However, Stackdriver has never given us the ability to actually create, track, alert, and report on SLOs — until now. The Service Monitoring API was released to public beta at NEXT London in the fall, and I wanted to take the opportunity to try it out. …


Toward the end of last year, I had the good fortune of publishing a reference guide on using OpenCensus for distributed tracing. In it, I covered distributed tracing fundamentals, like traces, spans, and context propagation, and demonstrated using OpenCensus to instrument a simple pair of frontend/backend services written in Go. Since then, the OpenCensus and OpenTracing projects have merged into OpenTelemetry, a “single set of APIs, libraries, agents, and collector services to capture distributed traces and metrics from your application.” …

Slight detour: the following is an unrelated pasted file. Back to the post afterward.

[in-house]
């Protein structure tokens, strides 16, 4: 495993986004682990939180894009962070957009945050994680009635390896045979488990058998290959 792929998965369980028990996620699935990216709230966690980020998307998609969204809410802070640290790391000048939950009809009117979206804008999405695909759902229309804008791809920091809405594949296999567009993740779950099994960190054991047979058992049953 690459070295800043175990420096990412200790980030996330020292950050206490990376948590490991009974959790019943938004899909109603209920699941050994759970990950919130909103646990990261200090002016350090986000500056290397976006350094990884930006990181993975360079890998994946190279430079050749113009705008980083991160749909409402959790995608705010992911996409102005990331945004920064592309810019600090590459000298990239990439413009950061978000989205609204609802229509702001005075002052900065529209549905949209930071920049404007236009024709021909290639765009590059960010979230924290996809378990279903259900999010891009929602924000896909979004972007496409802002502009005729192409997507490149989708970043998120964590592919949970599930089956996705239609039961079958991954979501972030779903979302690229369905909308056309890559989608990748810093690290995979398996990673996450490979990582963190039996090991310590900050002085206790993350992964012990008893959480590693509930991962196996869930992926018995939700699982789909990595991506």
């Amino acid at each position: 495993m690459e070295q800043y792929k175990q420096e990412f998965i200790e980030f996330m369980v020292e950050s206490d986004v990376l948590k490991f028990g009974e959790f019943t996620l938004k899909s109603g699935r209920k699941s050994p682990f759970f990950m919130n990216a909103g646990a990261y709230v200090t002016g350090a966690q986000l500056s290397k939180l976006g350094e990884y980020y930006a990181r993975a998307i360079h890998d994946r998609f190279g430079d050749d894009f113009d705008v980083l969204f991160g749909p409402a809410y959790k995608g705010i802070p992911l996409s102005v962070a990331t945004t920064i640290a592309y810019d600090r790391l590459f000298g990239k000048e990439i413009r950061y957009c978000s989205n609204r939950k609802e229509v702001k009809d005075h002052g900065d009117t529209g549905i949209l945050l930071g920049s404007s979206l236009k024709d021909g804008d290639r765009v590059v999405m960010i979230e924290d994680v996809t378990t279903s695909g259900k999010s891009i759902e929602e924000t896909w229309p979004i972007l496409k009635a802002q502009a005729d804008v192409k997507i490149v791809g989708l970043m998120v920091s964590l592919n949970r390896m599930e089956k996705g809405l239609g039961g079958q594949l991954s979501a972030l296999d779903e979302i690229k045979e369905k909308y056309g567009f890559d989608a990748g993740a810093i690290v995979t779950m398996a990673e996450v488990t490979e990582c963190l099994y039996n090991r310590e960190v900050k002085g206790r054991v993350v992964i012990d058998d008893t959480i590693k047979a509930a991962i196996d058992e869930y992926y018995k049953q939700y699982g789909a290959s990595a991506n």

Introduction

One of the more interesting concepts I’ve been hearing more and more about both from customers and from folks I respect and follow in the industry is the idea of “monitoring as code”. This is, of course, a subset of the “everything as code” movement, but it’s something that really resonates with me. Specifically, I have talked to lots of folks recently who are interested in automating the setup of the monitoring configuration when new services or new projects are rolled out. That generally includes two main things — alerting and dashboards. Automating the creation of alerting policies in Stackdriver has been available for some time through the use of the relevant API or Terraform. …

About

Yuri Grinshteyn

CRE at Google Cloud. I write about observability in Google Cloud, especially as it relates to SRE practices.